Influential Albums: Kansas City Suite

Throughout the month of September, I want to focus on influential albums in Jazz. Albums that redirected the way musicians created music or even how the general public perceived jazz. These are albums that both serious jazz musicians and casual listeners should have a certain degree of familiarity with. So the first album that I want to highlight is Count Basie’s Kansas City Suite.


The history of the Basie Band is generally divided into two very large periods - The Old Testament Band which is marked by the jam-session influenced head or riff charts often improvised on the band stand, and the New Testament Band which had more developed arrangements. The character of the Basie Band was often influenced by whoever was writing for it whether it was Neal Hefti Atomic Basie), Frank Foster or Freddie Green (April in Paris), Sammy Nestico (Basie Straight Ahead) or, in the case of Kansas City Suite, Benny Carter. To casual listeners Carter might be the most influential jazz musician you have never heard of. As a saxophonist Carter rivaled Johnny Hodges and was an important figure in establishing the sound of the saxophone in jazz. However, he might have created an even greater legacy as a composer.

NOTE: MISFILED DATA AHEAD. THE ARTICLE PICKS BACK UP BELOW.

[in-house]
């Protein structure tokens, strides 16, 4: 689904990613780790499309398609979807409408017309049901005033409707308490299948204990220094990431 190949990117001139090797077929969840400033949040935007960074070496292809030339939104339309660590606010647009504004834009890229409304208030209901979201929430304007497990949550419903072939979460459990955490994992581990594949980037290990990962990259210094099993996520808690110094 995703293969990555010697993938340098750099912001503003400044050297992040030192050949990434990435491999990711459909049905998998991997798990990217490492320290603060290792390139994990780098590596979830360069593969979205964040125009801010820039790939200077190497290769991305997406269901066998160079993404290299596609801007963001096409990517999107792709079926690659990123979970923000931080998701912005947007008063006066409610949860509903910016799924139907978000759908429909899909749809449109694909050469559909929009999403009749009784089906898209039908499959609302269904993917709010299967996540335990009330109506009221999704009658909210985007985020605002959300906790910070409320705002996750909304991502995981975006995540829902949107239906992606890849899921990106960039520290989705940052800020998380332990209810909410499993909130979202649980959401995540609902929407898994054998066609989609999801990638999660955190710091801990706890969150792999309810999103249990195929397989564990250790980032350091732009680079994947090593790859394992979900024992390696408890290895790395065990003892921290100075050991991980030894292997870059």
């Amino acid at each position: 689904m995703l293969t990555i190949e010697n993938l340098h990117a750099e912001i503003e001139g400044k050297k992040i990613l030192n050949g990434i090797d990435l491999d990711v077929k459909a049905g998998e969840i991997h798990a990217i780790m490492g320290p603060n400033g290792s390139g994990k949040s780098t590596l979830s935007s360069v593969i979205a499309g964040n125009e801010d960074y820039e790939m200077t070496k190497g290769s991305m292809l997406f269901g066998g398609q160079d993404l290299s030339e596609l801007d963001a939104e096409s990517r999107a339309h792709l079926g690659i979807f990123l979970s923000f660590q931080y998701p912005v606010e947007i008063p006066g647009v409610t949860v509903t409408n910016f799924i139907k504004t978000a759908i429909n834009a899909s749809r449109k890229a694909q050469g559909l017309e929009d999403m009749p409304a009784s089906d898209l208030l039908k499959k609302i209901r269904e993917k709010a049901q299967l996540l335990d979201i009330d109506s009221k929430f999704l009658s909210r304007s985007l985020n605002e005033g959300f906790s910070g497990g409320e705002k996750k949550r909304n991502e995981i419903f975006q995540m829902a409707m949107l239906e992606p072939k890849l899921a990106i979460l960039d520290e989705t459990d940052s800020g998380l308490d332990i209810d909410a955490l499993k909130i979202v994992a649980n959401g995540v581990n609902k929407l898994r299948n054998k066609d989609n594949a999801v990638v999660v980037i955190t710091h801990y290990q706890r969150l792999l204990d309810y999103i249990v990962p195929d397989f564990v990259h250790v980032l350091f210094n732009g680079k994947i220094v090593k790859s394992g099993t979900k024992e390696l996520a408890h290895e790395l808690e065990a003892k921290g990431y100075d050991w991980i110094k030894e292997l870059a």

Central in Carter’s subtle genius is the blues. It was often said of Duke Ellington that he could dress the blues up in its-Sunday best. One of Ellington’s lasting compositional contributions was incorporating blues nuances into tunes that did not follow the form of the blues as well as using the blues form and disguising it. Carter seemed to have the same compositional propensity. His use of blues throughout this large-scale work provides a foundation for the album from which Carter (and Basie) can use as a jumping off point.

The guts of this composition is that it is a ten movement tribute to Kansas City. 1) Vine Street Rumble, 2) Katy-do, 3) Miss Missouri 4) Jackson County Jubilee, 5) Sunset Glow, 6) The Wiggle Walk, 7) Meeting Time 8) Paseo Promenade 9) Blue Jive Five, 10) Rompin at the Reno. Each movement can exist as its own tune and are all masterpieces in and of themselves. The genius here is the preservation of the blues and riff into tunes that fit into a more complex arrangement. Carter sometimes only hints at the blues as in Miss Missouri where to form includes complete phrases of the blues structure, but never in a straight 12-bar form.


If you are new to listening to jazz, this is a great place to start. There is developed arranging, concise soloing, a band that is always swinging, and a certain soulfulness that will keep you coming back for more!


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